Star Wars is quickly showing potential to be the most popular franchise that Disney offers. The early feedback after the opening of Star Wars: Galaxy’s Edge in Disneyland has been incredibly positive. We only have the Millennium Falcon to ride so far, and only in California. But, Star Wars fever is rising! The second ride, Star Wars: Ride of the Resistance isn’t open yet, but should be later this year.
Now that the Star Wars land has opened in Disneyland, attention is shifting toward a late summer opening of a similar land at Disney World. At least as exciting as the debut of Galaxy’s Edge is the high-end, immersive Star Wars-themed hotel that is under construction at Disney World. (Sorry, Disneyland.) The themed hotel will open this year and when it does, it will look like nothing we have seen before.
Other than a few concept drawings and carefully worded brief remarks released from Disney, we haven’t had much in the way of official information. That’s standard operating procedure for Disney — a company that loves the big reveal.
Construction is under way in a major way though. Disney World super sleuth bioreconstruct has overhead images of the hotel construction (the walls in the dirt patch on the right of these images).
Disney World also has to dabble in the “real world,” and due to construction permitting requirements, we have some intel on the Star Wars-themed hotel project.
There are multiple documents that have been filed. If you really want to nerd out, we’ve included links to download some of the more relevant PDFs below:
- DW-DISNEY-Drawings_108219_11092018 (this one has all the meat and potatoes)
- PW-WDW PROJECT H Drawings-HS SENT (with a bit more good stuff here)
- DW-DISNEY-62-604.300(8)(a)_108219_11092018 (only for the true nerds among us)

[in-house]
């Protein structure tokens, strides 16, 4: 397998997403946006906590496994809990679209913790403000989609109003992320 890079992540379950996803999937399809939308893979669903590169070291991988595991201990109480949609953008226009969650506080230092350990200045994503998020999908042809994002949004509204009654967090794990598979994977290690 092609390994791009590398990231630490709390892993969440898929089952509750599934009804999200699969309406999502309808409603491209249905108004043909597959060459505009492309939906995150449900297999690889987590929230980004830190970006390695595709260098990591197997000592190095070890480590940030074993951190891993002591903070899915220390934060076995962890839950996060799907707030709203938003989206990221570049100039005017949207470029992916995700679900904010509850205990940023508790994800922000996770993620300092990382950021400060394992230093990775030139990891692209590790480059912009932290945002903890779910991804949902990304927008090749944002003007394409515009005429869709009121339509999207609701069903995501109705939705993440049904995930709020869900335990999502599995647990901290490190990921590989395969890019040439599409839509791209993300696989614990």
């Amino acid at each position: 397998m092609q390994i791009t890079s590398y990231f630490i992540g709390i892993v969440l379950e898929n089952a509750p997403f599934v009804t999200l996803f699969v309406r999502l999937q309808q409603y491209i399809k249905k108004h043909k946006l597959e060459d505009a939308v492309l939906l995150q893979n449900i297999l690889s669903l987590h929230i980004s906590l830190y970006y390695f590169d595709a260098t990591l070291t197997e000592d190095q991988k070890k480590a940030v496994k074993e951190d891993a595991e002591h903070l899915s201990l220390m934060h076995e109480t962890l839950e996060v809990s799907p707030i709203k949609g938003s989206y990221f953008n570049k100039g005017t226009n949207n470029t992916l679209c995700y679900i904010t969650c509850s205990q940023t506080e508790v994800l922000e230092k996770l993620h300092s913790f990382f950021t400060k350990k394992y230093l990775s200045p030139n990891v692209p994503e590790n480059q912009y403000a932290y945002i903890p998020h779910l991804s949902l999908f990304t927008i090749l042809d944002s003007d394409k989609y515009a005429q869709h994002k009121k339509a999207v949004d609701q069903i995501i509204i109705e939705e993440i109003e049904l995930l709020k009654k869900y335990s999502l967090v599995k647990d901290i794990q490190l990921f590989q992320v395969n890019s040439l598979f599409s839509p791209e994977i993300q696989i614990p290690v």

- DW-DISNEY-Engineer Permit Application Submittal
Based on the filed documents with the Florida Department of Environmental Protection, as well as some official Disney releases, here are three things we now know about the Star Wars hotel and Star Wars: Galaxy’s Edge.
1. Location of Disney’s Star Wars Hotel
The location of the Star Wars resort is just south of Disney’s Hollywood Studios, but it will not be connected directly to the park.
Disney’s announcements have said the hotel would offer a “seamless connection” to Star Wars: Galaxy’s Edge in Hollywood Studios. Some, myself included, initially thought that meant the hotel would be directly and literally connected. However, we can tell from the construction images that won’t be the case.
The plans for the hotel clearly show shuttle buses, or perhaps “transports,” since this is Star Wars after all. There are rumors that Disney will employ technology to turn the windows of the hotel and transports into fully immersive views of the land. (If you’ve sailed aboard a cruise ship with “virtual” portholes that show real-time images from a camera at the ship’s bridge, you know what we mean.)
2. Layout of Disney’s Star Wars Hotel
California Coaster Kings did a great job stitching together some of the plan images, along with adding a bit of color for perspective. Here’s what we believe the layout of the Star Wars Hotel will look like:
There’s virtually no parking shown on the plans, which means there’s likely to be valet parking. Guests would appear to pull up to the front of the hotel and have a dedicated entryway for check-in and screening. The diagrams reference a luggage screening and metal detector area as soon as guests enter, which could mean you don’t have to be screened again when entering the parks (which would be great).